Lazer Revolution FF helmet review

ASTM DH certified helmet toggles between full face and half shell

Helmets
Lazer Revolution FF helmet review

In full-face mode, this size medium test model weighed a reasonable 700 grams, which is 60 grams less than Bell’s similar Super 3R removable chinbar helmet.

What is it

Lazer’s version of the convertible enduro helmet, the Revolution FF has 23 vents, a five-position breakaway visor, accessory mount, and passes ASTM DH certification. It’s also semi-customizable, with the wearer able to mix and match chinbar and ear cover colors. The main shell and chinbar come stock in black, but you can choose from orange, green, and blue for the visor, safety mount, side cover, ear cover, and chin vent. The helmet with ear covers sells for $130, with the chinbar sold separately for $120.

Lazer Revolution FF helmet review

In full-face mode, it’s a great looking helmet with unique design lines.

Unlike similar helmets such as the Bell Super 3R Mtbr also tested, three screws attach the Revolution FF’s chinbar to helmet, meaning you need a screwdriver or coin to switch between full-face and half-shell mode on the trail. However, you can snap the extended ear covers in place sans tools if you’re looking for more protection, but not a full-face set-up.

Lazer Revolution FF helmet review

Not all will like the half-shell look, but coverage is deep around the head.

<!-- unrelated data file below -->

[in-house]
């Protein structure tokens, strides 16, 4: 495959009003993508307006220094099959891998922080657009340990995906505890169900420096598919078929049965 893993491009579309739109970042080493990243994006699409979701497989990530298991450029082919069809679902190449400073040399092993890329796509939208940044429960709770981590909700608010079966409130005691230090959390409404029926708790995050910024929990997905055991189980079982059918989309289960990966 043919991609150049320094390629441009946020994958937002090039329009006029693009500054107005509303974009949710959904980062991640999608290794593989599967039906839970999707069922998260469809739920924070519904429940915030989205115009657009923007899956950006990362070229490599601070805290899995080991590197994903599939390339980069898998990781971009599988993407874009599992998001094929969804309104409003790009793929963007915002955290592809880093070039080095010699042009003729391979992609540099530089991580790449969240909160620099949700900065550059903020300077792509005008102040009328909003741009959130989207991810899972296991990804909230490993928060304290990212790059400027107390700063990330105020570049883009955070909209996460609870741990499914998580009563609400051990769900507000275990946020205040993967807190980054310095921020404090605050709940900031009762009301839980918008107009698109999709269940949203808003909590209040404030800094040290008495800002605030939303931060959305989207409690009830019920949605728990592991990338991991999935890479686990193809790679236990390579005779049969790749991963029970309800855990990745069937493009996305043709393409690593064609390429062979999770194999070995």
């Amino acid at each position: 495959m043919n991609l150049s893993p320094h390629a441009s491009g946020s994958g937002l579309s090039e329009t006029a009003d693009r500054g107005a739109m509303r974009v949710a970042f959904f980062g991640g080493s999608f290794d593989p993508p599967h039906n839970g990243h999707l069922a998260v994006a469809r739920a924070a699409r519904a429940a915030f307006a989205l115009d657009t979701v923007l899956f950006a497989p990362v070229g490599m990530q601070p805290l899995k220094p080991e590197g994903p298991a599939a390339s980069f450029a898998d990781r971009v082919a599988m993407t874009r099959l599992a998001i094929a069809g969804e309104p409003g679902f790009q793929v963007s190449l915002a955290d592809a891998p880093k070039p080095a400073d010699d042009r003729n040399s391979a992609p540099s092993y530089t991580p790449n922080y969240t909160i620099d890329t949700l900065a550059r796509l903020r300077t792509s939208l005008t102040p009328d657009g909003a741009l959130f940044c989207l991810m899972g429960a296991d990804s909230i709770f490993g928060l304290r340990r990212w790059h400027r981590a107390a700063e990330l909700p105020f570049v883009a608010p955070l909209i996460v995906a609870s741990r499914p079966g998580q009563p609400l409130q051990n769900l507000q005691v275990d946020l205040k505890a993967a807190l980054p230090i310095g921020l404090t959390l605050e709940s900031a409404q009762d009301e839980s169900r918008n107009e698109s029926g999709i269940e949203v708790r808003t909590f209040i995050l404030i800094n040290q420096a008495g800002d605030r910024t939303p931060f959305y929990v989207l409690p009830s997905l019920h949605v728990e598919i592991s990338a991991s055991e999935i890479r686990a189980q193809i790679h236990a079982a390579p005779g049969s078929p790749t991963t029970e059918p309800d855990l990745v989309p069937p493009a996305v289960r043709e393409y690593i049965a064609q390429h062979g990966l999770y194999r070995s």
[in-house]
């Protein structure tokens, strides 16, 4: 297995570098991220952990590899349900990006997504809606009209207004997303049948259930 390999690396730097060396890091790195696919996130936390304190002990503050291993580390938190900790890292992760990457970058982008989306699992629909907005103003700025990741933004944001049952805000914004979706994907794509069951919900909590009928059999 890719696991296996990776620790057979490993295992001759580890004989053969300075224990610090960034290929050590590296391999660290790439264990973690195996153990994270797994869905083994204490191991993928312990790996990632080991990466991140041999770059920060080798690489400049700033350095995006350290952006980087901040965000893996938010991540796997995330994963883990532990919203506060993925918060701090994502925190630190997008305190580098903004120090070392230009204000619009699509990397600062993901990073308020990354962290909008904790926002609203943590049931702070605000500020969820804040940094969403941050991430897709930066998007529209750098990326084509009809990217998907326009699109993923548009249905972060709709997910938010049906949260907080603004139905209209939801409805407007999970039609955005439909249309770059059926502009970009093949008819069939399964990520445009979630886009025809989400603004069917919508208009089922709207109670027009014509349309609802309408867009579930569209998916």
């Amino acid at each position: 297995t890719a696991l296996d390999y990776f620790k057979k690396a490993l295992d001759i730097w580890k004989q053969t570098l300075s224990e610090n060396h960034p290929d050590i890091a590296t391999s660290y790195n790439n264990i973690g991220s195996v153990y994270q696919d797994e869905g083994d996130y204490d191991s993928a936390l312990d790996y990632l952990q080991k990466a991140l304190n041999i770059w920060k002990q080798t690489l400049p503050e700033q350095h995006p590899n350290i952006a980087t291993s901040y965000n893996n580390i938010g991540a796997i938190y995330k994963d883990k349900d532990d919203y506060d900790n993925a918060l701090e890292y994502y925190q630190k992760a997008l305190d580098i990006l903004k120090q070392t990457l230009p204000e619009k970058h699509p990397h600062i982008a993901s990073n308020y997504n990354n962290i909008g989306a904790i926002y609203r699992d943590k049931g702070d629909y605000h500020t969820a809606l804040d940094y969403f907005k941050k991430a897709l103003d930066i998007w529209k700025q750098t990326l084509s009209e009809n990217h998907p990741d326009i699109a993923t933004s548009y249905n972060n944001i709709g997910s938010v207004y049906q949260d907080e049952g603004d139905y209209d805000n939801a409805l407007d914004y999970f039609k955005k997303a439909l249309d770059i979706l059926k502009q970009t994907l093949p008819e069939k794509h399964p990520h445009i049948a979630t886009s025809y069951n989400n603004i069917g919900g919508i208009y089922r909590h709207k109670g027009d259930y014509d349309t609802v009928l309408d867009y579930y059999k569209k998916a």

The Lazer Revolution FF also has a safety-enhancing accessory mount that’s made from a flexible plastic, decreasing the potential for a snag during an impact. Additionally, Lazer drop tested the helmet with an accessory mounted to assure that it would not intrude the helmet’s outer shell.

Lazer Revolution FF helmet review

There’s plenty of shelf space for goggle storage and the shape of the helmet’s rear helps keep the strap in place.

Weight for Mtbr’s size medium test model was 700 grams in full-face mode, 468 grams with ear covers pictured below, and 420 grams in standard half-shell set-up pictured above.

Pros
  • Functions as full-face and half-shell helmet
  • Passes ASTM DH certification in full-face mode
  • Plays well with goggles in either set-up
  • Five-position breakaway visor
  • Includes removable 2-position accessory mount
  • Well vented front and rear, including chinbar
  • Good looking helmet in DH mode
  • Can mix and match colors for custom look
  • Includes two visors
  • Comparatively light
  • Deep coverage on rear and sides in either mode
  • Wide range of fit adjustment
Cons
  • Tool or coin required to switch from full-face to half-shell
  • Awkward looking in half-shell mode
  • Soft screws easy to strip
  • Chin strap lays awkward in half shell mode
Lazer Revolution FF helmet review

Getting some hang time in the Lazer Revolution FF.

Mtbr’s Take

Yet another entrant into the removable chinbar helmet game, the Lazer Revolution FF was among the first of its genre to pass full ASTM DH certification. In either mode, it’s well ventilated and highly adjustable, the ATS (or advanced turnfit system) delivering 62 clicks of customization. The cradle also has an eight-position height range adjuster, and the X-static padding helps keep funk at a minimum. Mtbr did, however, find that the helmet has a tendency to push down your goggles unless you have the fit adjustment perfectly dialed.

Lazer Revolution FF helmet review

Here’s a side-by-side look at the helmet in all three of its modes.